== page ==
We have never experienced a disease that hit the whole planet at this scale, this fast, all at the same time. Well, except for Facebook.
Paolo Valdemarin, on the (splendid) State of the Net podcast.
The above photo, taken in 2015, was the first time I had charged an electric car at a public charging point: one of the stations installed by Ecotricity as part of the ‘Electric Highway’.
At the time, pumps were scarce, battery ranges were about 70 miles, and charging was free. This meant that you had a real sense of achievement when you reached one, like getting to the end of the rainbow and finding a pot of free gold, I used to think, though perhaps a better analogy is of a parched man finding an oasis in the middle of a desert. Anyway, we were pioneers, spirits were brave, the stakes were high, men were real men, women were real women, and small furry creatures from Alpha Centauri … well you know the rest.
All of this gave many of us a fondness for Ecotricity, because they truly enabled the adoption of electric driving here, several years before it would otherwise have been viable. Admittedly, they gained a monopoly on the motorway service station locations as a result, and I believe the installation was heavily subsidised; I’m not sure the figures have ever been made public. In 2016, they started charging for charging. I did some crude analysis and defended the pricing, which some people thought too high. Still I doubt they’ve ever made any significant money on it, and it was probably a loss-leader, partly to connect people with their other offerings.
Over the years, though, fondness for Ecotricity has waned, because the network was poorly-maintained and unreliable, the ‘rapid’ chargers were, by modern standards (a whole five years later!), slow and cranky, and nobody now heads for an Ecotricity charger if there is any other viable option. A recent Zap-Map survey of the UK’s 16 charging networks — yes, there are actually 16 — placed Ecotricity at position… ahem… 16.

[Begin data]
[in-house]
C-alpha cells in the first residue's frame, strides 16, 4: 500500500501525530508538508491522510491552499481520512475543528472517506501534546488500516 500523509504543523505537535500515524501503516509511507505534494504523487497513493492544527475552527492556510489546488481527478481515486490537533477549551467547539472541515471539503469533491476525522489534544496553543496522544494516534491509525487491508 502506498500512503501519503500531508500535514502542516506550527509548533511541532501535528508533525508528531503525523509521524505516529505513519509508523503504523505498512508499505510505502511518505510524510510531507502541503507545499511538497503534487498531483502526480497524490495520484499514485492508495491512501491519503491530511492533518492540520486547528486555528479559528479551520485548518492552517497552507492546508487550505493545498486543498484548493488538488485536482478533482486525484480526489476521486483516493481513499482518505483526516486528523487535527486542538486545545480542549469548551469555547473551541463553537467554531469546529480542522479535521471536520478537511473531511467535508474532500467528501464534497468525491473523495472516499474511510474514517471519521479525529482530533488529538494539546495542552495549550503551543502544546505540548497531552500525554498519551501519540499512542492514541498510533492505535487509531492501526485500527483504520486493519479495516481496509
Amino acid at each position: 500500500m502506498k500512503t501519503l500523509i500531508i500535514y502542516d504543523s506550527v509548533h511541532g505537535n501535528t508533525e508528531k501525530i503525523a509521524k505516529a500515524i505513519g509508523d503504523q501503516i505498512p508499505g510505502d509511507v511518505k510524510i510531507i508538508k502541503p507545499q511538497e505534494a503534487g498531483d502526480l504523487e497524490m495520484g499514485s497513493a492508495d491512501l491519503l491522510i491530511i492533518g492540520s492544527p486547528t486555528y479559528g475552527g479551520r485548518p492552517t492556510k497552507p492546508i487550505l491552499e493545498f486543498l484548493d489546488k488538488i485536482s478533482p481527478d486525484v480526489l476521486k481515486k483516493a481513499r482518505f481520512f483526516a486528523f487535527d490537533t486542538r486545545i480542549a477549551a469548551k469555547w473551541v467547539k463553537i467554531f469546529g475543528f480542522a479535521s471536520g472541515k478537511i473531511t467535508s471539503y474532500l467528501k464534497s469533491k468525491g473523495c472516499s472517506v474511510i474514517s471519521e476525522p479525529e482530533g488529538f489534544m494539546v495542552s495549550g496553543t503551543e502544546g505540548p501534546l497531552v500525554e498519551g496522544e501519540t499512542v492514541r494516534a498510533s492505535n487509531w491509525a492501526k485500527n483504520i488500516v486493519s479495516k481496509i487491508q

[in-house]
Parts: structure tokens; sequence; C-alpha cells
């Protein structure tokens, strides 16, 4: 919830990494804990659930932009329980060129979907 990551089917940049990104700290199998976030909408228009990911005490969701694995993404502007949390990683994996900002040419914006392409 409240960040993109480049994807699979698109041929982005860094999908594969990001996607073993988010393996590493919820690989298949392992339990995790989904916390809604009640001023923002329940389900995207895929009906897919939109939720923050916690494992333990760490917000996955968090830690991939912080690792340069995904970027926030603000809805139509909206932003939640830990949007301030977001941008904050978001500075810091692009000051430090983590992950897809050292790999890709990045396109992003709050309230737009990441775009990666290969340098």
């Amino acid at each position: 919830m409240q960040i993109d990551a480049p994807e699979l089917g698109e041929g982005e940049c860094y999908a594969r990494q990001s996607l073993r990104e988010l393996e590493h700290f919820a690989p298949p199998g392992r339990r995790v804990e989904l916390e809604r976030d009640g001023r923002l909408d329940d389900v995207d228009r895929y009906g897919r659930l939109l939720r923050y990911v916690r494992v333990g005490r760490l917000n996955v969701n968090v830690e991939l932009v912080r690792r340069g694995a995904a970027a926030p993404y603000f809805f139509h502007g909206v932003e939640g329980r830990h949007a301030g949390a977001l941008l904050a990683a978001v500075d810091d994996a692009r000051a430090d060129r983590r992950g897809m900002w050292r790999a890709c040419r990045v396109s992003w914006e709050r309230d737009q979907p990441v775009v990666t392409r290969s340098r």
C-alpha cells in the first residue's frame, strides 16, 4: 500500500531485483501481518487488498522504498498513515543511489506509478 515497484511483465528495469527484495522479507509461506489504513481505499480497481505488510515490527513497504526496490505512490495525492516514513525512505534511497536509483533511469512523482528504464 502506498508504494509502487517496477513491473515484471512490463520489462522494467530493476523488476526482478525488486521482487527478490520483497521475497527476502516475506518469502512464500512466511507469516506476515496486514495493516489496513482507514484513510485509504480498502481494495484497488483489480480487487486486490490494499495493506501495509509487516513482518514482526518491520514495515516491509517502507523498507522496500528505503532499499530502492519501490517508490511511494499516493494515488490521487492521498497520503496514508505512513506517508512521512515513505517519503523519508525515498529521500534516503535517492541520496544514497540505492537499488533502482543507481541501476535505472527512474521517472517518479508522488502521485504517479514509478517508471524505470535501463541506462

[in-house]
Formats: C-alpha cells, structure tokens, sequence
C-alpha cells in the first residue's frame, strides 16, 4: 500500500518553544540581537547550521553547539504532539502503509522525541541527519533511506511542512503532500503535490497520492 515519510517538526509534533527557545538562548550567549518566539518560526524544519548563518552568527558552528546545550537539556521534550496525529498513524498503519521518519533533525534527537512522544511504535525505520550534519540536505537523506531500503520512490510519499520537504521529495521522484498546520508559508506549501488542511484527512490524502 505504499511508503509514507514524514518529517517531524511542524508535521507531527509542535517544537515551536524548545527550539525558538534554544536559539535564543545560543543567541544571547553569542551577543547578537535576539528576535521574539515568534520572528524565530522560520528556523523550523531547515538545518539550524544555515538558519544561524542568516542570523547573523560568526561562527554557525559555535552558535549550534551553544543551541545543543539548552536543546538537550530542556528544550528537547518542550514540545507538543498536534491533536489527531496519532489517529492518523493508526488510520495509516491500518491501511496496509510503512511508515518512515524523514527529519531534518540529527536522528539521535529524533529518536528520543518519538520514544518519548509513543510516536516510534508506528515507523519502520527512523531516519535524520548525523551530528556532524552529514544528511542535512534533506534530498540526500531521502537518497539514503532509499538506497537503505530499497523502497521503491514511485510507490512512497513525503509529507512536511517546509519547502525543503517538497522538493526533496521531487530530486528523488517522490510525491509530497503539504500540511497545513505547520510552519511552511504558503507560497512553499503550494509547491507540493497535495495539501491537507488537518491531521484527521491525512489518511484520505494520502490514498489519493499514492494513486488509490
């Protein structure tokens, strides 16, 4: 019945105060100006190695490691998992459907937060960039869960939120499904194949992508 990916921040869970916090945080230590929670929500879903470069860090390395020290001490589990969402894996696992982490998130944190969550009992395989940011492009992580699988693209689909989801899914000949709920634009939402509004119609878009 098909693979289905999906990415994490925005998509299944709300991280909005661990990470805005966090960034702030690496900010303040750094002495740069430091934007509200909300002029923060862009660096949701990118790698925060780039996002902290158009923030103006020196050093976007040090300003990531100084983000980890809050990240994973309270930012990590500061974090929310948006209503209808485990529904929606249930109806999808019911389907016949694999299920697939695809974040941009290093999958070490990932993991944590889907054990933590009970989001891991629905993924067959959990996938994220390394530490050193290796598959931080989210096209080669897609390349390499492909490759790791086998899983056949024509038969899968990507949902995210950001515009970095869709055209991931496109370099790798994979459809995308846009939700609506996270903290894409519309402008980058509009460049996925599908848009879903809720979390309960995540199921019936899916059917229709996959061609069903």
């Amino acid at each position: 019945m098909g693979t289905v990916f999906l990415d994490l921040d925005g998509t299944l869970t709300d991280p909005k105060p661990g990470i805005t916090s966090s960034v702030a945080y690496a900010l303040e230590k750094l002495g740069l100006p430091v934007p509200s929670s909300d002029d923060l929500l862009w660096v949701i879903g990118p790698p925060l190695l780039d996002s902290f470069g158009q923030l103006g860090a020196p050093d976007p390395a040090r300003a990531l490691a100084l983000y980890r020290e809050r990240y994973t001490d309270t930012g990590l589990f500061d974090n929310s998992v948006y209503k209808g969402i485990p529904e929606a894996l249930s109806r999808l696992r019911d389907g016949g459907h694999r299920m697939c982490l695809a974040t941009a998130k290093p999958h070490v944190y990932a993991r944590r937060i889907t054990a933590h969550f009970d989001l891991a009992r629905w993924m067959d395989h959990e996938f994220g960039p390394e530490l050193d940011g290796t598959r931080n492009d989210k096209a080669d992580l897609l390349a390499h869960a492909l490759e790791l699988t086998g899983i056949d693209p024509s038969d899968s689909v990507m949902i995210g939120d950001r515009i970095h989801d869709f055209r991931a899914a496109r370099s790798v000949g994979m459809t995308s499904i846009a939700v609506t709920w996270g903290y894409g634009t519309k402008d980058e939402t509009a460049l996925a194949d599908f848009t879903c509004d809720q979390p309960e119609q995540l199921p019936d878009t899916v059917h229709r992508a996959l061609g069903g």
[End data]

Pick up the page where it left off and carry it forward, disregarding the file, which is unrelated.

If you compare them with some of the newer installations I’ve visited, like this one from Polar:
or this from Instavolt:
then they just can’t compete. And that’s before we even start looking at Tesla superchargers.
Yet Ecotricity still maintained the monopoly on the motorway service stations, so the places where you needed the fastest and best chargers had the slowest and the worst.
And today, joint announcements from Ecotricity and Gridserve say that they’re going to collaborate on renewing the Electric Highway. (Did Dale Vince jump, one can’t help wondering, or was he pushed?) Anyway, this is excellent news.
Gridserve, for those who don’t know, created the UK’s first fully-electric forecourt, which I visited soon after it opened. Like everybody else, I was suitably impressed, so it’s great to see them grow.
The Fully Charged Show has an interview with the CEOs of the two companies.
The key item to take away here is that most of the UK’s motorways will soon be well-equipped with 350kW chargers capable of adding vast amounts of range to the big batteries of today’s newer cars, in the time it takes to visit the loo and get a coffee.
The Gridserve forecourt was actually the last place I charged my old BMW before replacing it, so in a sense, this merger of its first and last charge-suppliers seems somehow appropriate, and my ownership of that car is a bit reminiscent of the early days of the web: it spanned the era from when EV-driving was new and exciting to when it started becoming mainstream, in a very small number of years.
Which is all excellent news, but it means I’ll have to find something else to do now, to maintain that feeling of being a pioneer…
© Copyright Quentin Stafford-Fraser